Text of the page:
Stocks mostly higher on optimism about Europe, US

Stocks edged higher Friday afternoon as spreading optimism about the U.S. economy boosted companies that benefit from broad economic growth. BlackBerry maker Research in Motion plunged after slashing its forecast for holiday sales.

The Dow Jones industrial average inched up 9 points, or 0.1 percent, to 11,877 as of 1:45 p.m. It had been up 99 points earlier. Most of the 30 stocks in the Dow rose, led by Home Depot Inc. with a 2.6 percent gain.

Materials and industrial companies rose, signaling that traders expect the economic recovery to remain on track. The Dow Jones industrial average broke a three-day slump Thursday after a report showing sharply fewer layoffs and signals that business conditions for manufacturers are improving.

Utility and telecommunications companies lagged the market as traders sold companies considered safer when the economy is weak.

Proposed spending cuts in Italy also soothed fears about the threat posed by Europe’s debt crisis. A flat reading on U.S. inflation sent bond yields lower.

Some analysts believe nervousness about Europe this fall and winter pushed stock prices lower than their fair value. Investment adviser Uri Landesman, president of Platinum Partners, expects stocks to rise into next year because of the growing likelihood that economic news and European headlines will remain positive.

“The odds are, the news is going to be better than the market is discounting,” Landesman said. He said the market is near the low end of its recent trading range, and a dose of positive news could set off a mini-rally. Any market moves next week could be sharp as trading volume thins out before the Christmas holiday, Landesman said.

The Standard & Poor’s 500 index rose 4, or 0.4 percent, to 1,220 as of 1:45 p.m. The Nasdaq composite index rose 14, or 0.6 percent, to 2,555.

The gains were broad. Seven of the 10 industry groups in the S&P 500 index rose, led by materials and industrial companies. U.S. factories in some regions have seen shipments and orders rise this month, according to two surveys released Wednesday. Materials companies are benefiting from soaring commodity prices.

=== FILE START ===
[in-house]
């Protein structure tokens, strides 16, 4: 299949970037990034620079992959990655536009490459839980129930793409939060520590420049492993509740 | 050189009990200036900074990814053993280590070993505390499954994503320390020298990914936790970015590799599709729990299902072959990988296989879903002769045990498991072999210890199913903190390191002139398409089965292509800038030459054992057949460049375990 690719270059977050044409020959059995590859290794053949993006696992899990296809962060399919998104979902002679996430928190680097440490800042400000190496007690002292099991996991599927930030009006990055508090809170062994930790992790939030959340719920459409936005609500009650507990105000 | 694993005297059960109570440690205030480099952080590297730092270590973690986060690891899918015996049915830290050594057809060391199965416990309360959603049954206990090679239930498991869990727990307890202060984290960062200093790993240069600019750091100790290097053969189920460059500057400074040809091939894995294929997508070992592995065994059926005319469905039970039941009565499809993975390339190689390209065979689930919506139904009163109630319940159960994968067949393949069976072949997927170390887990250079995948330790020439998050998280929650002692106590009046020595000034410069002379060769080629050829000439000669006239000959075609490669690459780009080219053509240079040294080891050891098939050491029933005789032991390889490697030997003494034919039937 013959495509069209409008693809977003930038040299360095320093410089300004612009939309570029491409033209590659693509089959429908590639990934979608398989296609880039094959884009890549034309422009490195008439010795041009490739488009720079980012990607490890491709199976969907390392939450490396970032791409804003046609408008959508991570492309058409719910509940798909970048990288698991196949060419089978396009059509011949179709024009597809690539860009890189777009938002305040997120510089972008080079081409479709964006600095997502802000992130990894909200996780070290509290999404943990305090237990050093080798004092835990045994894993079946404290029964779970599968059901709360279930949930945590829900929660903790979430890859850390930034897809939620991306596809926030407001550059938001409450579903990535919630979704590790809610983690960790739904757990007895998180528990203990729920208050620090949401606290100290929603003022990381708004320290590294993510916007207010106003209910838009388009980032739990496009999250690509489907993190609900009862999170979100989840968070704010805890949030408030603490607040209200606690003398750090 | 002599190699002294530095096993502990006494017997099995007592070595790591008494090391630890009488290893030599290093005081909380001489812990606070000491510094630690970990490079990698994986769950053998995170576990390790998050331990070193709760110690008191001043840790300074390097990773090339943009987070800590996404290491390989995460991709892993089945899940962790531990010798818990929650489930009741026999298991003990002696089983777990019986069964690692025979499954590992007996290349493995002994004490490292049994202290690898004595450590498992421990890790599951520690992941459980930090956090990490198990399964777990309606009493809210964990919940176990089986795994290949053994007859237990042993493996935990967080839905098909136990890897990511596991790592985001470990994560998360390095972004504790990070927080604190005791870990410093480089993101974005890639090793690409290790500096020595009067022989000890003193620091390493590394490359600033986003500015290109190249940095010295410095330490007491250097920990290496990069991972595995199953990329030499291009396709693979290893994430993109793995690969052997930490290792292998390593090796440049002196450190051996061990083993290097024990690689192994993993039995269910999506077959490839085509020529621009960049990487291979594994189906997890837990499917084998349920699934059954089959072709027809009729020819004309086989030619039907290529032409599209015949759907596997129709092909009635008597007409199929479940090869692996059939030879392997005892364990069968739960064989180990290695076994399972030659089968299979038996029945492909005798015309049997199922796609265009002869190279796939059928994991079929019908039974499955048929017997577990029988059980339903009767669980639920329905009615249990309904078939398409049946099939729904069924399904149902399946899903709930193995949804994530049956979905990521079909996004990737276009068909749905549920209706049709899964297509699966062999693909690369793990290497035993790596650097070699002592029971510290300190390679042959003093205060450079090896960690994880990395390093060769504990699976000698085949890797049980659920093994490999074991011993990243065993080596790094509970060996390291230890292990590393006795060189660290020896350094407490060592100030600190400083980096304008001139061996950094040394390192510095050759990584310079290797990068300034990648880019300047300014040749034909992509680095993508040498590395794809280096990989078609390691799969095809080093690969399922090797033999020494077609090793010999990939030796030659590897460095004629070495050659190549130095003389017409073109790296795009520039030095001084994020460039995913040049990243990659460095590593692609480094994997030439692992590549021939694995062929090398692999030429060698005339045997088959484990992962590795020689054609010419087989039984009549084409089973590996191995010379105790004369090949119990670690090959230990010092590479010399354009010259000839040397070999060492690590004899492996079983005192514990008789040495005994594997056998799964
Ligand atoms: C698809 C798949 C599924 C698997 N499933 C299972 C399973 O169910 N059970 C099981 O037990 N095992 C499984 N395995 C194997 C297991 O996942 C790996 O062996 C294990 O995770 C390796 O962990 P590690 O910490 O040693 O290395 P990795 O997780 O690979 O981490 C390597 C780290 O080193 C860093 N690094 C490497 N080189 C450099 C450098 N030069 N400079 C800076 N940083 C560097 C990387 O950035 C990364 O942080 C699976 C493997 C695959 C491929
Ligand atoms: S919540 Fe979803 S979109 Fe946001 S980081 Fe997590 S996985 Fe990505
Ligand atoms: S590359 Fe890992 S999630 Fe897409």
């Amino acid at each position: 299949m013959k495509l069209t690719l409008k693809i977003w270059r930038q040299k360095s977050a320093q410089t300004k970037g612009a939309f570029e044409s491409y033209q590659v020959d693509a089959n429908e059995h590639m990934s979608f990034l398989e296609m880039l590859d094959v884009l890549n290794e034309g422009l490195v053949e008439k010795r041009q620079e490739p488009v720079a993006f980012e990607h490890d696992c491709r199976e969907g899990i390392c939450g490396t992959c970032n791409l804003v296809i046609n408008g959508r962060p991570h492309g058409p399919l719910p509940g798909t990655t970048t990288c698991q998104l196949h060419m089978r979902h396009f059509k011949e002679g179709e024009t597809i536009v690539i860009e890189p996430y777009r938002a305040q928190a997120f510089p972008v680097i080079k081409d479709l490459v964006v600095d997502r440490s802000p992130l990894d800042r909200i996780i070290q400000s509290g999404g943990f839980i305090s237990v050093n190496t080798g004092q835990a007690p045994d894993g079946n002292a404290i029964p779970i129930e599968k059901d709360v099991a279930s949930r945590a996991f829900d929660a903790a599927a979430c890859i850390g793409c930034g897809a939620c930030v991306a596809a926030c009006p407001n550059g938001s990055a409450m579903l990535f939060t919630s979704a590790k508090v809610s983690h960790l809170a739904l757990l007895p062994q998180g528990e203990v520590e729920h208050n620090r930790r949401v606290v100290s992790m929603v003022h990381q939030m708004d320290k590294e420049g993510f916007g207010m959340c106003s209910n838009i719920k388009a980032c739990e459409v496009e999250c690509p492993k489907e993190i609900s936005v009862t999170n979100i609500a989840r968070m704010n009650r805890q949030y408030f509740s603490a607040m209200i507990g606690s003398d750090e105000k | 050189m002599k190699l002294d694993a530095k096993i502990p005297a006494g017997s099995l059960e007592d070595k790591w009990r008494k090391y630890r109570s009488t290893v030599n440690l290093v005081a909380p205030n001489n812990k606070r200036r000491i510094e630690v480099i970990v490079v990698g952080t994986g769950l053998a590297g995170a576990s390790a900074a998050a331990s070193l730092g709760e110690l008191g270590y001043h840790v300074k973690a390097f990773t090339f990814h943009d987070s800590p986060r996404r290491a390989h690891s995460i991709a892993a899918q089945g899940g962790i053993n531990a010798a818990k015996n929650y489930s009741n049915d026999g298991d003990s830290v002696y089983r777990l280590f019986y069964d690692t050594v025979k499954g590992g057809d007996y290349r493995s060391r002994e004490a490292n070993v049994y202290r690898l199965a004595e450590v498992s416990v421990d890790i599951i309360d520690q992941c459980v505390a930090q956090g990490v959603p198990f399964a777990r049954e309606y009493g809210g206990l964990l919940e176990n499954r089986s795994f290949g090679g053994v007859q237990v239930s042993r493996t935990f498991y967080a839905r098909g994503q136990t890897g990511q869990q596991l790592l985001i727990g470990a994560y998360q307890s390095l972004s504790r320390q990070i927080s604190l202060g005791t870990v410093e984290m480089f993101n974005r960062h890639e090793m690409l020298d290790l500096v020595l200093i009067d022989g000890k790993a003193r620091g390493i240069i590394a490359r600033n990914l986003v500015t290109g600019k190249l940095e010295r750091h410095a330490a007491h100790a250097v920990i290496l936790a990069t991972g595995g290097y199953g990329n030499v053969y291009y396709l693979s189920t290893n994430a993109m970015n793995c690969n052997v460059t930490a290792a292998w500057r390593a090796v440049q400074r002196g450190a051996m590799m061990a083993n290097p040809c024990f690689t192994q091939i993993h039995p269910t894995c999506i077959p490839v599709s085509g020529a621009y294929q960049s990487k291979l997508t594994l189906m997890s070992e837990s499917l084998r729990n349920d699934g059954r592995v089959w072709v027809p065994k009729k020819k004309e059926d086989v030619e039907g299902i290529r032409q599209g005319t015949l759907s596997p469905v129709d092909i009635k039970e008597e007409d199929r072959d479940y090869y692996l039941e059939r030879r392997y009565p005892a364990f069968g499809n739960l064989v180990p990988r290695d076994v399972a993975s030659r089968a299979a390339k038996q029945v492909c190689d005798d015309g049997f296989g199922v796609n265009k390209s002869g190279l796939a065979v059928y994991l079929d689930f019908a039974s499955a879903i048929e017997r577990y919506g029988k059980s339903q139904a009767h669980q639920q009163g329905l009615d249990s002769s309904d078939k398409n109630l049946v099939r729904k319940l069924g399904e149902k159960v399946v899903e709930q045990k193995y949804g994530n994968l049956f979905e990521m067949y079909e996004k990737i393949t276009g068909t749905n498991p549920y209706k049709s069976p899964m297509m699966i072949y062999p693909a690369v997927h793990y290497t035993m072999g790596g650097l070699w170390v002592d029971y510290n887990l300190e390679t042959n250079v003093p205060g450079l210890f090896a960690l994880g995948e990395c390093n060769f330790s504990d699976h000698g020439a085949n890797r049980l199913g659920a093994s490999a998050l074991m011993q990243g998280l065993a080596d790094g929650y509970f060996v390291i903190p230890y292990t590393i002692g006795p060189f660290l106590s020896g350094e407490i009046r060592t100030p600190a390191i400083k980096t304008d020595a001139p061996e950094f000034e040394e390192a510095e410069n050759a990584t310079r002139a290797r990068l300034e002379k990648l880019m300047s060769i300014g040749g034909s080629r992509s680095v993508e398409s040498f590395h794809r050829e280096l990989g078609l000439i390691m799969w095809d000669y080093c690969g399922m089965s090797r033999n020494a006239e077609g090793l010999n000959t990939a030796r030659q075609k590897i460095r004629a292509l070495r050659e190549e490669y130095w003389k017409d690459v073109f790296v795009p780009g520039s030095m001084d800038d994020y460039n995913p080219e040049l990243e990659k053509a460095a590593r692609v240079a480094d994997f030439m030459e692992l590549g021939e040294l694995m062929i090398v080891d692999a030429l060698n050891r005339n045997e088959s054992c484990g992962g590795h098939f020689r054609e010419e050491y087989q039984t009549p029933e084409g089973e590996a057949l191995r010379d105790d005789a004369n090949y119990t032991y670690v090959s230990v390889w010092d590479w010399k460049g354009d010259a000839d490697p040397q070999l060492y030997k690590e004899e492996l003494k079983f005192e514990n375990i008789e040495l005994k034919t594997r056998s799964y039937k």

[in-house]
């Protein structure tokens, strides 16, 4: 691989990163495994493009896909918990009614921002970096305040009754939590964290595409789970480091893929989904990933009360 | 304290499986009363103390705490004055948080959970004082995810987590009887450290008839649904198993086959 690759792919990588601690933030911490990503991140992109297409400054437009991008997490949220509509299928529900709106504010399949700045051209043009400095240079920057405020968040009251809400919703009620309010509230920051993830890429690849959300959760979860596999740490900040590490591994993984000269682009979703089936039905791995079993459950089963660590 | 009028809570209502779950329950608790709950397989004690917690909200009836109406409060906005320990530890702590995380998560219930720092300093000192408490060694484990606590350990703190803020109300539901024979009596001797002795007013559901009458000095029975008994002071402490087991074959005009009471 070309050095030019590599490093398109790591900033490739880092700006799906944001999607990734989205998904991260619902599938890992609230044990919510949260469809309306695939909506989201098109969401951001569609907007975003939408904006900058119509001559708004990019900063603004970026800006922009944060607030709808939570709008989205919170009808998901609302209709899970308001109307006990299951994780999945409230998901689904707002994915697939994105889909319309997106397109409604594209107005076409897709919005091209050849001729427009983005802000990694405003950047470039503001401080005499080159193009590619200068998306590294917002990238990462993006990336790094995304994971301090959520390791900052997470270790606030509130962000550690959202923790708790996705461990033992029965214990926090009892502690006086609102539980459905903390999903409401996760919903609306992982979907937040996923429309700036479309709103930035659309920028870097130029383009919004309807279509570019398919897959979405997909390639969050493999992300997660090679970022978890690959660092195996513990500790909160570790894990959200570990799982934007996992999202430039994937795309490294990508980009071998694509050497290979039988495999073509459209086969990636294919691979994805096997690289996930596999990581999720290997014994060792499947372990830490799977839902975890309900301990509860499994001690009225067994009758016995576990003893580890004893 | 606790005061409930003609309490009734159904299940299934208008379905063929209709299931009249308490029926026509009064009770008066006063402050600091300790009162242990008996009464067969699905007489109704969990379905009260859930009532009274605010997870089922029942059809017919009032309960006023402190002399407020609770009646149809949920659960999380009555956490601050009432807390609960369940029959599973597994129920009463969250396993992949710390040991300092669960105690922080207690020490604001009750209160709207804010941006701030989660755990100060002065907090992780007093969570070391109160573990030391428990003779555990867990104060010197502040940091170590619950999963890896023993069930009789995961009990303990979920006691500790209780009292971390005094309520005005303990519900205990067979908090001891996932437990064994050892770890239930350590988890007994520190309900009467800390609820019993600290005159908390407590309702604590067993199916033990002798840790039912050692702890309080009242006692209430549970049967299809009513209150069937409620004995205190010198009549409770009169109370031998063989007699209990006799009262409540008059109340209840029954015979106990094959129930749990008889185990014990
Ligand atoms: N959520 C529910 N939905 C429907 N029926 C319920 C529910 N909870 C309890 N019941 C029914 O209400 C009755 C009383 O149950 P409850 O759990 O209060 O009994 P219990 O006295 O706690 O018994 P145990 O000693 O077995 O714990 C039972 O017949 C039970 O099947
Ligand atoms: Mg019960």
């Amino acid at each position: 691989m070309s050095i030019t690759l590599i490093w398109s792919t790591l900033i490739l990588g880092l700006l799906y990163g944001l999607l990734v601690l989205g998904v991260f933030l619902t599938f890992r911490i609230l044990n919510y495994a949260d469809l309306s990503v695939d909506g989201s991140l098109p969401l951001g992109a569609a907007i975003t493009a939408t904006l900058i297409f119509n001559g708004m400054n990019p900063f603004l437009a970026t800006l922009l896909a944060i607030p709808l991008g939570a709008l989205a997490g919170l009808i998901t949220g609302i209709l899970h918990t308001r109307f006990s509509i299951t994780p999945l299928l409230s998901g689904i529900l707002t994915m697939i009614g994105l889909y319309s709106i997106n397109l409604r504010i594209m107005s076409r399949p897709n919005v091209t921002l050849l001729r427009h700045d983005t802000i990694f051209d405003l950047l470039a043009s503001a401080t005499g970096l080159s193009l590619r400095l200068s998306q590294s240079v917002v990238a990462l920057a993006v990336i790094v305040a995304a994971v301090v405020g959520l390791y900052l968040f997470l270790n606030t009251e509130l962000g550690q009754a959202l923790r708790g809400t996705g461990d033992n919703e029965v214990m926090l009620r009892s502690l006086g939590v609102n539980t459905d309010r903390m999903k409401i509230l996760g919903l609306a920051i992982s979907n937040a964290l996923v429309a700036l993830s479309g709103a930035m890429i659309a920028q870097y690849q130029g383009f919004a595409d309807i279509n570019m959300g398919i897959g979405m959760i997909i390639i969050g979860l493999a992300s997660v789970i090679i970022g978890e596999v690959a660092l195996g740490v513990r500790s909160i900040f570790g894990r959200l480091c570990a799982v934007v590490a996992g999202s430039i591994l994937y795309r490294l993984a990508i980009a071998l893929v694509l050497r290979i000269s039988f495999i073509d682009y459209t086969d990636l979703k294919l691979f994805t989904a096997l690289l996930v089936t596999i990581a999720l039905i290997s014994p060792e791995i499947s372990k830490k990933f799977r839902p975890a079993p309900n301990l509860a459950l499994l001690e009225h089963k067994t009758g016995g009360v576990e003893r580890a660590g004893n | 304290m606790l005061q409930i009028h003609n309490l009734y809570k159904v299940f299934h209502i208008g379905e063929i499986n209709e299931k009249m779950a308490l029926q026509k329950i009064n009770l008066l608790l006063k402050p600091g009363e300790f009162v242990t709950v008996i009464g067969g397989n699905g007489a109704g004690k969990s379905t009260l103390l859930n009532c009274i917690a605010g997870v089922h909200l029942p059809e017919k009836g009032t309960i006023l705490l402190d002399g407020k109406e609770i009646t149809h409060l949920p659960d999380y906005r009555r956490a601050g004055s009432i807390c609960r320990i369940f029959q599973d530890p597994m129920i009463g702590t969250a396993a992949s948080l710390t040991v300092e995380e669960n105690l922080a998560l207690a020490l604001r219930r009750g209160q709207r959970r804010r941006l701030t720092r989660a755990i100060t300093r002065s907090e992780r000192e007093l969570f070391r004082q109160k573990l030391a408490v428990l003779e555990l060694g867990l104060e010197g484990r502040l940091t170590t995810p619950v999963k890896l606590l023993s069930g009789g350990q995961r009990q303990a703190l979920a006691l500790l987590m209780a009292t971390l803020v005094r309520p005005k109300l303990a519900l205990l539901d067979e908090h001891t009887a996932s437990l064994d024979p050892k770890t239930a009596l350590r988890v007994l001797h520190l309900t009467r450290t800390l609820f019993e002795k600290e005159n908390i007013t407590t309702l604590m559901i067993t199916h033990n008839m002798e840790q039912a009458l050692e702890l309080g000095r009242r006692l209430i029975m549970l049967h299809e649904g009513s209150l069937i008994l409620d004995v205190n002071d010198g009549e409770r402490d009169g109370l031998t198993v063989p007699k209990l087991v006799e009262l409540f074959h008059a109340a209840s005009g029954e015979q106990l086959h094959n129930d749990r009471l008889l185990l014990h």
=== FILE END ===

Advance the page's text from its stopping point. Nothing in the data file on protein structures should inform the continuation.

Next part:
Online game developer Zynga Inc. fell 10 percent in its first hours of trading on the Nasdaq. The maker of Farmville’s initial public offering was priced late Thursday at $10 per share, raising $1 billion. That means the San Francisco company can boast the biggest Internet IPO since Google Inc. first offered shares in 2004.

Research In Motion Ltd. plummeted 11 percent after the company said late Thursday that new phones seen as critical to its future will be delayed until late next year. RIM also is taking a big loss on unsold tablet computers and predicted that its BlackBerry sales will fall sharply during the holiday sales season.

The yield on the 10-year Treasury note plunged to 1.86 percent from 1.93 percent earlier Friday after the government said consumer prices were unchanged last month, suggesting that inflation remains low. Low inflation makes bonds more attractive because it doesn’t diminish the buying power of the fixed return a bond provides over time.

If stocks hold their gains, it will be only their second rise this week. Indexes gained Thursday after positive economic news brought relief to choppy markets. The Dow rose 45 points after separate reports showed sharply fewer layoffs and better business conditions for factories on the Eastern seaboard.

Italy’s lower house of parliament approved an austerity package in hopes of lowering the country’s escalating borrowing costs. The measures are seen as a crucial step toward soothing fears about Europe. Italy’s borrowing costs have risen in recent weeks to levels at which other nations, such as Greece and Portugal, were forced to take bailouts.

The cuts are aimed at persuading bond traders that Italy can emerge from the widening crisis without defaulting on its debts.

Among the other companies making big moves:

? New York-area cable TV provider Cablevision Systems Corp. plunged 15 percent, the most in the S&P 500, following the sudden departure of its chief operating officer, Tom Rutledge.

? Adobe Systems Inc. jumped 8.4 percent, the most in the S&P 500, after the software maker reported earnings and revenues that were far better than what analysts had expected. Analyst Walter Pritchard at Citigroup said the quarter was a “blow-out when most expected weakness.”


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